Honeybees have gotten a bad rap because of wasps and yellow jackets, but Sarah Red-Laird of Ashland is doing her best to educate the nation that honeybees are helpful, benign creatures you can cozy up to — and they pollinate most of the food we need to be healthy.

The executive director of her BeeGirl nonprofit, Red-Laird finds herself in huge demand — flying off constantly to speak and give classes all over the U.S. — in a society that has grown aware of the creature’s keystone role in the biosphere.

“They are charismatic mini-fauna. People like and care about them,” Red-Laird said. “People are concerned about any die-offs because we now understand their connection to our food.”

 At her 40-hive bee village on rural East Nevada Street in Ashland, Red-Laird, 35, ticks off the list of conferences, schools and classes she has visited, all across the nation, using a glassed-in hive that she takes with her to illustrate the work and home of the honeybee.

Locally, she teaches her Kids and Bees classes in Medford, Ashland and Grants Pass, as well as her Farming for Bees class. The aim of these classes and lectures is to educate the next generation (children), then to bring the general public up to speed on bee conservation, providing forage (flowers) and preventing loss of habitat. Finally, she teaches people how to become beekeepers.

Our society is going through a major consciousness-raising about honeybees, she says, adding that when she attends meetings of area pear growers, most know the importance of pollinators and use “holistic management” that includes honeybees.

“Bees pollinate one in three bites of food we eat,” she said, “and that is the part with the most color and it’s where we get most of our nutrition.”

Red-Laird fell in love with bees as a child in Ashland, hanging around a beekeeper who lived near her aunt. She developed a bond and trust with them, amazing other children, she notes, by letting them walk on her skin.

“I always had an affinity for them and really liked them. I knew they would be my life.”

After graduating from Ashland High School in 1997, Red-Laird got her associate degree at Central Oregon Community College in outdoor recreation leadership, then her bachelor’s in research conservation at University of Montana in 2010. On graduation, she was hired by the school to conduct research in the field.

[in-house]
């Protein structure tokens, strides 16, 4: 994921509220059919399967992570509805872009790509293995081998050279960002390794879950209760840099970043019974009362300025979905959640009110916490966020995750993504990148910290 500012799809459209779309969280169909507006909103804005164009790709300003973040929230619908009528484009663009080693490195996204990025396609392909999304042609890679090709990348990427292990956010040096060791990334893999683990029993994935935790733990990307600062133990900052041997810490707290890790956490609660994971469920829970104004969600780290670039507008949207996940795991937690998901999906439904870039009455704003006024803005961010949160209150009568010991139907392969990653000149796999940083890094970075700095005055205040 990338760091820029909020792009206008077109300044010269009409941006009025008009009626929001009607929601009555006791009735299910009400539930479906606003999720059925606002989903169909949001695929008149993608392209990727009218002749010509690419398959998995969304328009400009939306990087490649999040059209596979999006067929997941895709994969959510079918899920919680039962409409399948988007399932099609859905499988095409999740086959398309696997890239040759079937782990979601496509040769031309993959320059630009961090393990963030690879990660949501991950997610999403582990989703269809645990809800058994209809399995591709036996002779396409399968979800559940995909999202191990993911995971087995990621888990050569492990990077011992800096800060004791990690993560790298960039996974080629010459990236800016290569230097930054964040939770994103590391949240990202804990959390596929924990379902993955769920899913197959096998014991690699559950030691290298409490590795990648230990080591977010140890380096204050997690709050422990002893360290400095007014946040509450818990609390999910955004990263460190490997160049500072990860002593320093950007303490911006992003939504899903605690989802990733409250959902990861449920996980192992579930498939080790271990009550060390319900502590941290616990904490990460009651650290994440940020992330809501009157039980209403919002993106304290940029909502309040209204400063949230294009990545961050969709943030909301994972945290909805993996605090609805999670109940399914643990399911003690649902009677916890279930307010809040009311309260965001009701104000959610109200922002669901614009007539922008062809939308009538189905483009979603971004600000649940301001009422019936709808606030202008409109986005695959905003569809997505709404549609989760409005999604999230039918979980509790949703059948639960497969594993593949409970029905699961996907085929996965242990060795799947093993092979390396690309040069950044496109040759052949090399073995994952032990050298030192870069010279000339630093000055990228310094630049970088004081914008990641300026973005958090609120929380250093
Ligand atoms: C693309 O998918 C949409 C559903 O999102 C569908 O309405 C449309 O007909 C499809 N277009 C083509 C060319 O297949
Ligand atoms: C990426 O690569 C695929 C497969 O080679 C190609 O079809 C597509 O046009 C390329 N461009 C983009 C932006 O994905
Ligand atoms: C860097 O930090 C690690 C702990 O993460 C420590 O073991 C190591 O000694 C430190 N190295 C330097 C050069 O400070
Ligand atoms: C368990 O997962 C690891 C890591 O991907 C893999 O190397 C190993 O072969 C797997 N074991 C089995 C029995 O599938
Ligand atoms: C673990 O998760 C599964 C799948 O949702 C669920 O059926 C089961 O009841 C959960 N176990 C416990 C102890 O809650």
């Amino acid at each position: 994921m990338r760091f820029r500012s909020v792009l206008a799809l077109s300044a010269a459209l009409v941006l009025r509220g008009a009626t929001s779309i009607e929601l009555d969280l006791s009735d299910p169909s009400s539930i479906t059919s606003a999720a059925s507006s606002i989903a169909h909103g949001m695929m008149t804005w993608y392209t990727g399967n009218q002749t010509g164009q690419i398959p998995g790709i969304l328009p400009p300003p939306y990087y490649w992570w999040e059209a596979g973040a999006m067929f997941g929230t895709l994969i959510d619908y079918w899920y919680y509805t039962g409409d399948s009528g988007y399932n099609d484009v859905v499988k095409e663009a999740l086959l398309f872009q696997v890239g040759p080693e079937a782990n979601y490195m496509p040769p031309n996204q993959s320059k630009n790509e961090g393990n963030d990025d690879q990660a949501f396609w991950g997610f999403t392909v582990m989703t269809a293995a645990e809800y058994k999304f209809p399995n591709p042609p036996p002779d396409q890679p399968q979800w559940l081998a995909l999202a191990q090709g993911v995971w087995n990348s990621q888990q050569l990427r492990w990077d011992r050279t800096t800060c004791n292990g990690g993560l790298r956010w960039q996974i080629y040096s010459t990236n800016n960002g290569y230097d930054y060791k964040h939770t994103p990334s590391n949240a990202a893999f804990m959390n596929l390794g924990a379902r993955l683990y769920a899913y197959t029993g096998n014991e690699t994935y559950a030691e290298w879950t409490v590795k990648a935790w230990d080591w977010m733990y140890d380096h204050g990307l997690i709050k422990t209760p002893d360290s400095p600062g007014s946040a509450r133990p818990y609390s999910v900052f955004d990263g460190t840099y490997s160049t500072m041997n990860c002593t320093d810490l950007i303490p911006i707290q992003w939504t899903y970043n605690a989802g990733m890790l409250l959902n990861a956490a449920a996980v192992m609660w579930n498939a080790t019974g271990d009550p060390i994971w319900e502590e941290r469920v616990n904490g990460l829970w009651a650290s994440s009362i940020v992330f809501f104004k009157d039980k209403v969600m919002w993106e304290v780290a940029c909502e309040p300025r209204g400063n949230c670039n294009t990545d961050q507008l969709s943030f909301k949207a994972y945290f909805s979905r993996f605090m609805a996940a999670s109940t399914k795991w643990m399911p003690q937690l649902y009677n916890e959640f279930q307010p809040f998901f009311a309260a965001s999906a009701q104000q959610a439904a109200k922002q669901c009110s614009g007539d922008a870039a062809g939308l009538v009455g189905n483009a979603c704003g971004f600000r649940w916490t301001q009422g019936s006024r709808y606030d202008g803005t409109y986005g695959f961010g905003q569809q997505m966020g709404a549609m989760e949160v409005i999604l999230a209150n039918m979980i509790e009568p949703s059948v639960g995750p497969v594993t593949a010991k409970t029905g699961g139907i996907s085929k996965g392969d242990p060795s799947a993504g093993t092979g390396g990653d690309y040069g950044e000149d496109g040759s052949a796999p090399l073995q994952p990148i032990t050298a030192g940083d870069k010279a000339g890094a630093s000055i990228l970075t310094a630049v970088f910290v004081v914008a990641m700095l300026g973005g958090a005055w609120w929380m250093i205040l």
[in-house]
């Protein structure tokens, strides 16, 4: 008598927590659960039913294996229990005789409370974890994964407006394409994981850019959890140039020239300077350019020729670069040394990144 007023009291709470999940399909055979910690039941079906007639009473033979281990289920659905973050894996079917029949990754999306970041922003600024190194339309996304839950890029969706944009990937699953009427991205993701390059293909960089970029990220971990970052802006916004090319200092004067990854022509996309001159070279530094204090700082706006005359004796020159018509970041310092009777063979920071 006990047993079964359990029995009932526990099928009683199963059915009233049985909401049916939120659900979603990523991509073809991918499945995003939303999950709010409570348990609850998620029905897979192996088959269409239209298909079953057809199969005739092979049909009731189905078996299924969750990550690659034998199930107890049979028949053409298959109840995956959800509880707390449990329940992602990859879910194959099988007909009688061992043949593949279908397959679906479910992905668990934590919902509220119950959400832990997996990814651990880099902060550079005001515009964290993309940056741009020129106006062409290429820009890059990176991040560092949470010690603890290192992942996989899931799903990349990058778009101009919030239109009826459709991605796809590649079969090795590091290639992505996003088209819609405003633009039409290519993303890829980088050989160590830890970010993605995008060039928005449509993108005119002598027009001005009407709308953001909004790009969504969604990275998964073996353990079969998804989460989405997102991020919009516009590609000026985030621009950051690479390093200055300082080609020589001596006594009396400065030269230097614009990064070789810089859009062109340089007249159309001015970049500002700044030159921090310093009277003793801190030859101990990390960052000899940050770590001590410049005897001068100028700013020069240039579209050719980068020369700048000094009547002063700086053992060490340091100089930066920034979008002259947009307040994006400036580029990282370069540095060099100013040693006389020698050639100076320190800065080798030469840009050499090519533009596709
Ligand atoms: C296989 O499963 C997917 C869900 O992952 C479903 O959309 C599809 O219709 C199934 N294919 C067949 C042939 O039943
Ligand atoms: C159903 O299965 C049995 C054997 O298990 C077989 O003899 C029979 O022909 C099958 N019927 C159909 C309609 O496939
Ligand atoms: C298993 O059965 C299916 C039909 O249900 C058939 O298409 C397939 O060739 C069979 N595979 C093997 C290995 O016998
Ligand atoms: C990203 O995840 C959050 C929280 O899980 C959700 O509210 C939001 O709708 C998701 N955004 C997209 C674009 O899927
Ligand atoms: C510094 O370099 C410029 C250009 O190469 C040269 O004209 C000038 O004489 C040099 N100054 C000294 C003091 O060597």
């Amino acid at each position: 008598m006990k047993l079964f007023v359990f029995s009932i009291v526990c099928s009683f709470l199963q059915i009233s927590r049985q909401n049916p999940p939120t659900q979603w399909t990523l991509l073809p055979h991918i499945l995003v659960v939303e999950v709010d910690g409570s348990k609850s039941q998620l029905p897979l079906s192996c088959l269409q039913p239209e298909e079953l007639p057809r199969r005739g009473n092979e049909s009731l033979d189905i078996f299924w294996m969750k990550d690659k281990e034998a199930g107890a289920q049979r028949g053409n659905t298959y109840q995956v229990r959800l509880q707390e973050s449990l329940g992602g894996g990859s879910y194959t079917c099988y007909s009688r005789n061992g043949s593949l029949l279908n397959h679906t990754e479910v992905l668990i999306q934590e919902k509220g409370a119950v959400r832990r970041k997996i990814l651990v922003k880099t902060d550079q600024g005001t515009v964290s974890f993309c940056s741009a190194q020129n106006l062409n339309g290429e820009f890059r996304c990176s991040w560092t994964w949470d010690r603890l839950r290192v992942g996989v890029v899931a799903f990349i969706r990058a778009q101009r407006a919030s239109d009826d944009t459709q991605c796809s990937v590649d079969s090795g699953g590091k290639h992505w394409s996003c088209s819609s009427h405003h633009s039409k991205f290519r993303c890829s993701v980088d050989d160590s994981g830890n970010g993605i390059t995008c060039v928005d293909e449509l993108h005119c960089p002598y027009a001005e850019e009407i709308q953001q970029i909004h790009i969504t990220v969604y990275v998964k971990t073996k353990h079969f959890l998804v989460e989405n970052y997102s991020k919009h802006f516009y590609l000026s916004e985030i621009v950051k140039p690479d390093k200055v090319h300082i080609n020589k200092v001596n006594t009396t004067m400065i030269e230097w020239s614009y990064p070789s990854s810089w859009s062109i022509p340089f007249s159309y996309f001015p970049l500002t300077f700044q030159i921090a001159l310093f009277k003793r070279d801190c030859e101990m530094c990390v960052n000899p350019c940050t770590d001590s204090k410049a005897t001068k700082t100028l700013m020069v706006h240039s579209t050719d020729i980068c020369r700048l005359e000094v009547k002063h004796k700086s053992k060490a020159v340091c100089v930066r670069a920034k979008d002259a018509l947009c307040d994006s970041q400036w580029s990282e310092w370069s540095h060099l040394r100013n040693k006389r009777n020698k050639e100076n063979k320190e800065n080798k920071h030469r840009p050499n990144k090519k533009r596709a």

“Honeybees are the canary in the coal mine, reflecting a failing (corporate) agricultural system,” she said. Fortunately, she adds the once-burgeoning problem of Colony Collapse Disorder, starting in 2006, has receded “but we still have massive bee kills.” Many of these are associated with over-use of pesticides, insecticides and fungicides.

When people find honeybee hives in nature, they frequently call Red-Laird, wanting something done with them, but she says, “Let them be. It’s not necessary to fear honeybees. Yellow jackets and wasps have given honeybees a bad name. They are aggressive and can bite. But honeybees are not interested in you.”

Bees and many farm animals were prohibited in cities in the 1950s, but Red-Laird worked with the city of Ashland in 2013 to reverse the ban on bees and allow a process for hive permits — only three are allowed on an acre or less and five on larger plots of land. Ashland’s beekeeping application page, http://www.ashland.or.us/Page.asp?NavID=15974, shows 14 hives now operating.

She recently set up the first hives at the big organic garden of Southern Oregon’s new Center for Sustainability.

Red-Laird is the U.S. Ambassador of the International Bee Research Association’s BEEWORLD project, the Kids and Bees Director for the American Beekeeping Federation, a 2014 Oregon delegate to the American Beekeeping Federation, a mentor in the Oregon State Master Beekeepers Program, the regional representative for the Southern Oregon Beekeepers Association and the Oregon outreach coordinator for the Bee Friendly Farming Initiative.